LINCOLN — The Nebraska Legislature would conduct a special probe into the state's imprisonment of Nikko Jenkins under a resolution advanced by a committee on Monday.
Jenkins stands accused of four slayings in the Omaha area just days after his July 30 release from prison.
Before his release, Jenkins, who said he took orders from an Egyptian god, had threatened to kill people when he left prison and had also asked to be committed to a mental hospital.
State Sen. Steve Lathrop of Omaha said that his release under those circumstances raises several questions about the state's prison system, including the adequacy of mental health care, the use of disciplinary segregation and why prison officials didn't seek a mental health commitment.
“He promised to kill people, and we do nothing about it,” Lathrop said.
The Department of Correctional Services Special Investigative Committee, if approved by the full Legislature, would utilize existing legislative staff and issue a report by Dec. 14.
The Legislature's Executive Board voted 9-0 to forward Legislative Resolution 424.
Lathrop, an Omaha trial attorney, has experience in such special investigations. He led the Legislature's probe of the troubled Beatrice State Developmental Center that led to several improvements in the care of the developmentally disabled.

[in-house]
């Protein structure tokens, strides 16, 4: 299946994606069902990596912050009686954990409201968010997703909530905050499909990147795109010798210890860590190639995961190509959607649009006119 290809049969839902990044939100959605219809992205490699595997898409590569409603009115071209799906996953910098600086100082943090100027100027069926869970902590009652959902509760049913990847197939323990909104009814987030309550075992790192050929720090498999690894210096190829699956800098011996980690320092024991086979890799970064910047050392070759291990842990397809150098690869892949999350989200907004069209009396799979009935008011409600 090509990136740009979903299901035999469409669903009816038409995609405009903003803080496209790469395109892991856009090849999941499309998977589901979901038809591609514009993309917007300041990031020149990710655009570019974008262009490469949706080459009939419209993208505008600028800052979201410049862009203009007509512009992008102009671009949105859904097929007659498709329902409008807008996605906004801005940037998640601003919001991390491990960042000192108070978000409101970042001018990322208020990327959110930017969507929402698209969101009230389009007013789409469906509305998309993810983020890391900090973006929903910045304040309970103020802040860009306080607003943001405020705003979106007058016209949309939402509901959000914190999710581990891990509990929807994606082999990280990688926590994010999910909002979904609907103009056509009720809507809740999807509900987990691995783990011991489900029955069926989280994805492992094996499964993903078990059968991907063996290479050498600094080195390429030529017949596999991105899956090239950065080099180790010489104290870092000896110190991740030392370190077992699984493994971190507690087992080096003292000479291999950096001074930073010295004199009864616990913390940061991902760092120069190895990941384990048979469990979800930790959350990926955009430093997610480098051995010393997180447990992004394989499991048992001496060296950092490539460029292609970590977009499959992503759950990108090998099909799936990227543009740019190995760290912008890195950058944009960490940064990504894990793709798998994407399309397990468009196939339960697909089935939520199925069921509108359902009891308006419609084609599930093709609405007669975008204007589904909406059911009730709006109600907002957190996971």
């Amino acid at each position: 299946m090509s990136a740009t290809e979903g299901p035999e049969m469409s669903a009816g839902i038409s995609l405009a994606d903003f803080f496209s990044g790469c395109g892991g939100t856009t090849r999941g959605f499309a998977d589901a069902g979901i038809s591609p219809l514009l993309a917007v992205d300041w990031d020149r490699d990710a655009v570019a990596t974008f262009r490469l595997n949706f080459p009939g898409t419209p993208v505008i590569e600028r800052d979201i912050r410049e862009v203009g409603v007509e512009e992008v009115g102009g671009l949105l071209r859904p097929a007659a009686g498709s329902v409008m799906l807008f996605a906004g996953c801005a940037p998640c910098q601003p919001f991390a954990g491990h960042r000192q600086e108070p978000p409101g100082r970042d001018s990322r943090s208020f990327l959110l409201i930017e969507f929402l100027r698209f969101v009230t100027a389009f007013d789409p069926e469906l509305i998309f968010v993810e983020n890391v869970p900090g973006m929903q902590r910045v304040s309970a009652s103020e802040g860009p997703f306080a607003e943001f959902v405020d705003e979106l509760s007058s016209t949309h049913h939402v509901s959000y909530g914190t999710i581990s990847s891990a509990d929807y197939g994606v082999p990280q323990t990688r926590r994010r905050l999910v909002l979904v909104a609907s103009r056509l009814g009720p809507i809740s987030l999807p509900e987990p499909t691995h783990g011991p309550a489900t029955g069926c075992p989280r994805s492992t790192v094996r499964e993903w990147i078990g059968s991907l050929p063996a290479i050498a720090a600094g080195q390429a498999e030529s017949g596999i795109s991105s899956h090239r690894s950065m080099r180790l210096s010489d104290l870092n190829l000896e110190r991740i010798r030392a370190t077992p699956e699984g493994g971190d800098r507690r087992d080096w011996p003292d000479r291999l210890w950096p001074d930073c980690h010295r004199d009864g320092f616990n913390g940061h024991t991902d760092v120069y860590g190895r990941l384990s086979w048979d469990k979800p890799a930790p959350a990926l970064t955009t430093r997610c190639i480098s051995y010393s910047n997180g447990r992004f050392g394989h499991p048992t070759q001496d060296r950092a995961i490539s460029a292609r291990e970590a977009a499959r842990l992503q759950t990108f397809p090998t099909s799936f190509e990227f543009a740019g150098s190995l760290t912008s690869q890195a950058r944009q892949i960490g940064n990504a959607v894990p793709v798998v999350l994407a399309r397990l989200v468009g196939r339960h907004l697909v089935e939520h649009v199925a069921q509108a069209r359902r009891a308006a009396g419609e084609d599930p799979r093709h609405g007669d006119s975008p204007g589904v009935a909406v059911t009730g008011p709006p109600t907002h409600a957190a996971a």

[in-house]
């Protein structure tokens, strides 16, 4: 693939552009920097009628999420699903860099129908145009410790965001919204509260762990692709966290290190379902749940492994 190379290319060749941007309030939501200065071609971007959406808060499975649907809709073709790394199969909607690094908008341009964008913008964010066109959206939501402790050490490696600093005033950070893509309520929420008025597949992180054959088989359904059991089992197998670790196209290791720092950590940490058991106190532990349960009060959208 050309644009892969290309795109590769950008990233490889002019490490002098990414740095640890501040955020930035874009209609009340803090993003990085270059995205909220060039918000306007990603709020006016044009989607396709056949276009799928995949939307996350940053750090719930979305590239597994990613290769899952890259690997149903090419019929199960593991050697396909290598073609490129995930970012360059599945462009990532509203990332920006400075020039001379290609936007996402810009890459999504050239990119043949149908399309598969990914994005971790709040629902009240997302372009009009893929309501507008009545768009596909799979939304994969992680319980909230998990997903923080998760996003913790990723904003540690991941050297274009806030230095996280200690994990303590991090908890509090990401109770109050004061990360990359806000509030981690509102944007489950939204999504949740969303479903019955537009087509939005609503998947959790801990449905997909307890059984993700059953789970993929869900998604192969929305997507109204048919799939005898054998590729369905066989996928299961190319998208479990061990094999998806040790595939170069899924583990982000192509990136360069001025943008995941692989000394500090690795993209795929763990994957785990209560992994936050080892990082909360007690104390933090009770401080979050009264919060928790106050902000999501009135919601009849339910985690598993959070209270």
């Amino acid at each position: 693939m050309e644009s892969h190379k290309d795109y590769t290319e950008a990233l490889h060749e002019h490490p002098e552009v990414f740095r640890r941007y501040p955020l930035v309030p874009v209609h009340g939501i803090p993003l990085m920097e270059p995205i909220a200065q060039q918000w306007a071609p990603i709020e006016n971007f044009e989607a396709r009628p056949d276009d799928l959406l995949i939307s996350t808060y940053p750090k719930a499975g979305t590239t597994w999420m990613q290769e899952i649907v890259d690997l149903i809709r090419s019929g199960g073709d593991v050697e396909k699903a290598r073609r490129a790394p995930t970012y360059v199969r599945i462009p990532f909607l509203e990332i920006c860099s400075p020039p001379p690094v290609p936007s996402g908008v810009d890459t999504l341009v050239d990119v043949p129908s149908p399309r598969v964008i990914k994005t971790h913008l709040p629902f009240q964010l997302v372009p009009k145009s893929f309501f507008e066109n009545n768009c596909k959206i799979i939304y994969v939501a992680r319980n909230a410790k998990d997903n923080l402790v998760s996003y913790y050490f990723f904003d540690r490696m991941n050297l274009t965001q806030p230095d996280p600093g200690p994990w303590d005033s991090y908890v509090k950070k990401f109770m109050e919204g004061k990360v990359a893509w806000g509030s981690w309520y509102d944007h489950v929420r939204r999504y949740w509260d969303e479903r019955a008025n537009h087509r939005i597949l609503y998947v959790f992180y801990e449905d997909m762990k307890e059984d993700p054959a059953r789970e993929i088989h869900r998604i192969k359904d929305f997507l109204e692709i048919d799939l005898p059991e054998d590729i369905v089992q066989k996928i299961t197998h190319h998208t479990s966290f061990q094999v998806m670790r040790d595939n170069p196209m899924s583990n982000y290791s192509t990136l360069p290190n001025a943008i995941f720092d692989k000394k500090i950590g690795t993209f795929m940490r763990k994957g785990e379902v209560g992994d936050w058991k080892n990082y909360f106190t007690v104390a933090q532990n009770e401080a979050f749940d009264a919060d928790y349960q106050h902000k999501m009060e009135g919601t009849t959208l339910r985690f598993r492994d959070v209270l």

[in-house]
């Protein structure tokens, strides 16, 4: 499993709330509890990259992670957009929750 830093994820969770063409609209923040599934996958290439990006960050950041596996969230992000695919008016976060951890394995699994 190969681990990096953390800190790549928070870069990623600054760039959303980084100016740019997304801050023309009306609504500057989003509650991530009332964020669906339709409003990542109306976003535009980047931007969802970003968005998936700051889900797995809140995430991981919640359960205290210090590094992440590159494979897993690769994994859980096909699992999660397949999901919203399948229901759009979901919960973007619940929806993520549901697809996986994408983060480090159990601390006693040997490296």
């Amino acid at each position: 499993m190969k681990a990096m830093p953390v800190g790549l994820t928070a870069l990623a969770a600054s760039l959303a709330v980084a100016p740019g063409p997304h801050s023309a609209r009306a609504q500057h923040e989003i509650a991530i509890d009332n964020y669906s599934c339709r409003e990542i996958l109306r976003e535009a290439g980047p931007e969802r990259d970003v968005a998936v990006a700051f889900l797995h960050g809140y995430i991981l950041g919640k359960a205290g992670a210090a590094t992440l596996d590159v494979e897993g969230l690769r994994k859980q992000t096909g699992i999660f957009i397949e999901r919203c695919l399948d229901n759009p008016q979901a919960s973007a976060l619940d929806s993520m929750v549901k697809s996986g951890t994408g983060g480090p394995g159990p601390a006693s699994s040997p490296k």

State prison officials have said they had no choice but to release Jenkins because he had completed his prison sentence. They have said he did not suffer from a mental illness that would respond to treatment.
The special legislative committee would work in conjunction with the Legislature's Performance Audit Committee, which recently authorized a preliminary look at the issues surrounding the Jenkins case.
Also on Monday, the Executive Board advanced a second resolution for a special legislative probe. Legislative Resolution 400 would create an investigation of the much-criticized shift of social service applications from caseworkers to call centers called ACCESSNebraska.
Critics testified Monday that callers signing up for Medicaid and food stamps often have long waits on hold, get inaccurate information and face long waits for services.
Thomas Pristow of the Nebraska Department of Health and Human Services said that changes made since last fall have shortened wait times on the phone to about 9.34 minutes for Medicaid applications and 12.5 minutes for other public benefits.